Wall Mile 12 [HB 166–7]
Leaving the site of the milecastle, we still have a bit of field to walk down until we have to undergo some diversionary jiggery-pokery in order to negotiate the A69, which has been rather thoughtlessly inserted across the line of the Wall and the Military Road. The B6318 (as it now is) lurches to the left, then hangs a right across a bridge, then left again to rejoin the line of the curtain wall, which is what we too must do. We pass up steps and through a gate to be guided along the edge of the road until the Trail rather inelegantly abandons us to get over the bridge by our own devices, skirting some Armco barrier on the way. Crossing over (carefully – remember the manic motorists) will not only provide the benefit of a pavement but also allow inspection of the ditch, which is going to reappear shortly.
Our enjoyment of this section is not particularly enhanced as we pass over the A69 by the accompanying roar of the traffic beneath us until, to our left, just before the road turns left again, we get a view along the ditch as it strides up to Heddon-on-the-Wall. Now look to the right and you can see the orphaned section of the Military Road produced by this diversion when the new road was built. Excavation beneath this section showed that the foundations of the curtain wall were still intact here, even if they have vanished (or, more correctly, been removed) elsewhere.
Our path is now leading us inexorably through the western limits of Heddon towards its centre, accompanied by the vegetationally hirsute ditch to our left, the curtain wall to our right (beneath the road, naturally), and the Vallum in the fields beyond. We are now going to have to get used to walking on pavement, as there is rather a lot more of it to come before we reach our goal on the north bank of the Tyne at Wallsend.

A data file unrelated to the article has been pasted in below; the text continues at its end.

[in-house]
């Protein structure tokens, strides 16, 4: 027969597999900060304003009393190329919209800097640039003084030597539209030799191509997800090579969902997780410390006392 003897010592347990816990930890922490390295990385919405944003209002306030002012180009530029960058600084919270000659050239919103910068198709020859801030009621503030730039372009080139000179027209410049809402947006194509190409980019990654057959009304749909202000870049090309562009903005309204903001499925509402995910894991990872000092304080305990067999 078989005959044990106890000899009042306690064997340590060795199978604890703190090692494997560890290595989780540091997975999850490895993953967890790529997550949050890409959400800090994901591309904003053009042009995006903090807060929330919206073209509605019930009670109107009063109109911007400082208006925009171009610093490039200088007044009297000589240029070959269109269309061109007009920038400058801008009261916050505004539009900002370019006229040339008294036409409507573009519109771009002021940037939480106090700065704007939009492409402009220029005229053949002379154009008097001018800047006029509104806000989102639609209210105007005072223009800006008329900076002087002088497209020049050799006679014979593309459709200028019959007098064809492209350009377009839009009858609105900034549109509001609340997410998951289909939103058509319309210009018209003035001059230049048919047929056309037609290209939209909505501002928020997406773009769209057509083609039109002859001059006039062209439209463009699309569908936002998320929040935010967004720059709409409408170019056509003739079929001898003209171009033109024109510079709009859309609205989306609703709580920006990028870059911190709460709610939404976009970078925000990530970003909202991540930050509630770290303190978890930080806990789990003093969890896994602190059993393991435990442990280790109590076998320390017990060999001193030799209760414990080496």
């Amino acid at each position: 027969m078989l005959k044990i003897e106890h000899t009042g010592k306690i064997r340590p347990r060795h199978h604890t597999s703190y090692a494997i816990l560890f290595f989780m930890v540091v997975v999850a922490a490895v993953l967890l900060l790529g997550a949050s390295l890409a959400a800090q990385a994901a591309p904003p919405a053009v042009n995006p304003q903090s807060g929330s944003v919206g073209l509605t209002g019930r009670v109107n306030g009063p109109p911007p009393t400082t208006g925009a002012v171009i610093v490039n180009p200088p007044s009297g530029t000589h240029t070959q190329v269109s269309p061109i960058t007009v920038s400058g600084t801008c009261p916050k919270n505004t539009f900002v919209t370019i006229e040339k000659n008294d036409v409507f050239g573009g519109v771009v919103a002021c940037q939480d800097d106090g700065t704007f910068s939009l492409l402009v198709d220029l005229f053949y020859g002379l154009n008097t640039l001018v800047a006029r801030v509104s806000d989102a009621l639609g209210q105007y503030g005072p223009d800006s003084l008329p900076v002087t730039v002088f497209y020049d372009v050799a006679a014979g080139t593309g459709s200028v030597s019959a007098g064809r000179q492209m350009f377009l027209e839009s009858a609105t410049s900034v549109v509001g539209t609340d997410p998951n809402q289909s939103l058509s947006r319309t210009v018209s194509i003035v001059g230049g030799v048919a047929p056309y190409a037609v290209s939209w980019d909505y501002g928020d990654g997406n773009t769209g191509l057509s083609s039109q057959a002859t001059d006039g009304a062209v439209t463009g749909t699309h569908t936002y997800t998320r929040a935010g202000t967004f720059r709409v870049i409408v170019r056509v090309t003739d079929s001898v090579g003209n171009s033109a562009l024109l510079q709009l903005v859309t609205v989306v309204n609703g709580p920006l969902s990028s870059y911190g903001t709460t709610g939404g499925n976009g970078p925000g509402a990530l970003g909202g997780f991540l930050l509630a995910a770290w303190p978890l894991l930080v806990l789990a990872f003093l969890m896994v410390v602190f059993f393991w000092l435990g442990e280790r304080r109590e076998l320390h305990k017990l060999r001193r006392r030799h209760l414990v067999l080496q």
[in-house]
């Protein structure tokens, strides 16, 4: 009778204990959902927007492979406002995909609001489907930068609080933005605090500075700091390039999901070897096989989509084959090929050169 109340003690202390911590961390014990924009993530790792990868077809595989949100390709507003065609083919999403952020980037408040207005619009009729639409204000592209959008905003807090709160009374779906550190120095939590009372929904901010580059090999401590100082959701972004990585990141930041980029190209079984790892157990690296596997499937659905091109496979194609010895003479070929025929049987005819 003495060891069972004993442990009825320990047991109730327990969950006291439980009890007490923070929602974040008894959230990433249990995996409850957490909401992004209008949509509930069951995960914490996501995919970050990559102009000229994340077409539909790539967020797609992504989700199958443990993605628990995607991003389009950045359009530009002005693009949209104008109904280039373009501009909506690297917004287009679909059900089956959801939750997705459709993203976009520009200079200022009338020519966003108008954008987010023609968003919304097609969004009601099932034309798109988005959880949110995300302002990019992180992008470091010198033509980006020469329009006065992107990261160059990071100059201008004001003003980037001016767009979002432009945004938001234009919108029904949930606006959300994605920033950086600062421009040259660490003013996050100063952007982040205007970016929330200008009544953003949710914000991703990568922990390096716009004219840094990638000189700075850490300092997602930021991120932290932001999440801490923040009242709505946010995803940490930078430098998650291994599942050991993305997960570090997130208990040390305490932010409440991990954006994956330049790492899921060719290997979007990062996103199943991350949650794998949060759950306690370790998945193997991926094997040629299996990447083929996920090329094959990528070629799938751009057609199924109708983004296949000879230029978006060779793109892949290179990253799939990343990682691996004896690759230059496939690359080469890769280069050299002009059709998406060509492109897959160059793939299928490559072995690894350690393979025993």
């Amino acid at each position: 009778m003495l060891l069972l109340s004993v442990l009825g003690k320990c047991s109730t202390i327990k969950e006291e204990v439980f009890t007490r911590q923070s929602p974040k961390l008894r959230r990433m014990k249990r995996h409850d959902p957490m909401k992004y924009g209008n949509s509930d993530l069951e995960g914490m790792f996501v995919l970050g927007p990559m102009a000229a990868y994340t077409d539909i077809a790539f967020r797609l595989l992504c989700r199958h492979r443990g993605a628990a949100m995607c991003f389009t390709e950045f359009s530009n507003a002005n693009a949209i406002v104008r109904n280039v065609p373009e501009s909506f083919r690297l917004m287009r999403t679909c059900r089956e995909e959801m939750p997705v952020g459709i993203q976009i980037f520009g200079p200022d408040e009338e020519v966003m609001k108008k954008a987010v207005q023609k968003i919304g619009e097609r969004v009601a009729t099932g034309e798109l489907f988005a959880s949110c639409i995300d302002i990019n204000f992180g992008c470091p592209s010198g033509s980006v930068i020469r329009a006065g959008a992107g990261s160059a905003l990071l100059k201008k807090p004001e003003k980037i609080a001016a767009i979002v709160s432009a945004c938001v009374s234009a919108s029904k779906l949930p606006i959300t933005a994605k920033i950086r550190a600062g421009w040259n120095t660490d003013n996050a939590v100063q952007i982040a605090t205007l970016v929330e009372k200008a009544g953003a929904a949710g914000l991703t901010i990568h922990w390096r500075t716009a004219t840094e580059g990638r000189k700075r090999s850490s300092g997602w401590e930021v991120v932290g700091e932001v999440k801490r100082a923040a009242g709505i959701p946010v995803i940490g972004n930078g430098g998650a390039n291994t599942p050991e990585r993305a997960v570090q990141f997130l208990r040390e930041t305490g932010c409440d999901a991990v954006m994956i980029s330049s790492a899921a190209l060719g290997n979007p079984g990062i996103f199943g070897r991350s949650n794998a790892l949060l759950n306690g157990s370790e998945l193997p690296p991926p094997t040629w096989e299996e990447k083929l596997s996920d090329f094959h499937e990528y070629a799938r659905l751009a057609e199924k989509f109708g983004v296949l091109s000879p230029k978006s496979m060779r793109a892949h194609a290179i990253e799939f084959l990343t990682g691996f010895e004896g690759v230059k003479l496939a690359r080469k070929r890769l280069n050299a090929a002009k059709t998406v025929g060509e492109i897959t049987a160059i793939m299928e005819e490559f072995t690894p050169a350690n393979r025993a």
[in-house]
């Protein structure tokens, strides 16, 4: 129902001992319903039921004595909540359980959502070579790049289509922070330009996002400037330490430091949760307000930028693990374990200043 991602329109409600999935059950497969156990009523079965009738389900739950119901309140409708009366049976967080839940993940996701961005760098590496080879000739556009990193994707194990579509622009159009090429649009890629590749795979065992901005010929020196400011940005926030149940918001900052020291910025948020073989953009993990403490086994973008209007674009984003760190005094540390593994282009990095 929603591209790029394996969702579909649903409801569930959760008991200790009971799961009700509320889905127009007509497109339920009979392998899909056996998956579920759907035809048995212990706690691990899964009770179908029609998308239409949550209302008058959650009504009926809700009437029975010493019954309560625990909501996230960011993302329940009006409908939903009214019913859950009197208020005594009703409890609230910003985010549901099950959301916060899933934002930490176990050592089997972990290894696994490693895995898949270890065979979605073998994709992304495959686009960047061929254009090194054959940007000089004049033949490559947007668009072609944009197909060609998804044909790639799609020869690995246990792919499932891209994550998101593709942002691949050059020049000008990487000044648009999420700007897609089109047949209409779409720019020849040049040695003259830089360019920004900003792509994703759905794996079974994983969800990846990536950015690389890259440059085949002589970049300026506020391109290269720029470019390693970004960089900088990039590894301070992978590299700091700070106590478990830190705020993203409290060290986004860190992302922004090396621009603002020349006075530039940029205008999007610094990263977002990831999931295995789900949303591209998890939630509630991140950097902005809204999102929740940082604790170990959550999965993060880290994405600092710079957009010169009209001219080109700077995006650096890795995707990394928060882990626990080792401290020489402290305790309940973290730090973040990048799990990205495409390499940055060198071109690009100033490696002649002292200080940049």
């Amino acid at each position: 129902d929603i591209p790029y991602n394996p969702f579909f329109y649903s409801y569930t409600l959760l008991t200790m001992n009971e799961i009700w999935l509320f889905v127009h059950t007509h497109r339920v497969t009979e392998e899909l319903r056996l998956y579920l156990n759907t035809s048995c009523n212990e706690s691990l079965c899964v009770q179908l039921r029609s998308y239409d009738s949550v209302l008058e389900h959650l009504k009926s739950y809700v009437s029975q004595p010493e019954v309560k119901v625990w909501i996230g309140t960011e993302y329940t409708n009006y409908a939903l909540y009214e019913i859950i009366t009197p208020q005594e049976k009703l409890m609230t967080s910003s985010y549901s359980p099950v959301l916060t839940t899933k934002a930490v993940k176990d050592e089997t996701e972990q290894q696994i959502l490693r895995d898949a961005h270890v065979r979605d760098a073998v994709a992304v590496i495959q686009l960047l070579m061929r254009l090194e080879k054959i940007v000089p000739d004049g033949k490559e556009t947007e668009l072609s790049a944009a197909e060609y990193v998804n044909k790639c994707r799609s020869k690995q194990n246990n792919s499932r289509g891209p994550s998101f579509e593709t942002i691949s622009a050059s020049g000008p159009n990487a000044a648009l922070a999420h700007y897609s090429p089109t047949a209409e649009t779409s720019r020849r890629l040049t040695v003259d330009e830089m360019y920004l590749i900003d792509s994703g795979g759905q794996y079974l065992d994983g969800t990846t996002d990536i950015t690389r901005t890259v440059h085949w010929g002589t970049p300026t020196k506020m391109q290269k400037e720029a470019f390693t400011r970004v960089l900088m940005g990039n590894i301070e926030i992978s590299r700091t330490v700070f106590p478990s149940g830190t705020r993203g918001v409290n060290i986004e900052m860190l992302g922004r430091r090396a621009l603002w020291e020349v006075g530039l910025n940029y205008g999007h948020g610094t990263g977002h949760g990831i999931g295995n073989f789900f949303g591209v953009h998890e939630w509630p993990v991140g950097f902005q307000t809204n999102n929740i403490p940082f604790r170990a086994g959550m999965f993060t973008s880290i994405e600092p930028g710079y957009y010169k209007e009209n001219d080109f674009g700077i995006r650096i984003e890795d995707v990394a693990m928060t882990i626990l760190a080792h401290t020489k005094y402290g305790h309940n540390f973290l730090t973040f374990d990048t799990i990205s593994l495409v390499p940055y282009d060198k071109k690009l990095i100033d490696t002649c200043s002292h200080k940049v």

When we get to the end of the road (which is even called Military Road here on the street sign) and reach the junction, we need to cross and end up on the same side of the road as the petrol station. We then turn right but immediately bear to the left, keeping the war memorial on our left-hand side. A curious low metal gate guards the entrance to Chare Bank and that is where we want to be going. The sensible walker is advised not to attempt limbo-dancing under it. This lane leads us gently up hill, with the old church (it has Anglian origins) perched on a mound to our right, until we reach the top, where Milecastle 12 ought to be.
Milecastle 12 (Heddon) [HB 166; haiku]
Milecastle 12 (Heddon) has proved quite evasive. It should be located near the top of Chare Bank but attempts to find it have so far only produced what was thought to be a bit of the north gate in 1926. When the Military Road was being constructed here in 1752, a hoard of coins was found nearby, causing something of a furore; unfortunately nobody thought to record the contents, so we know nothing about it.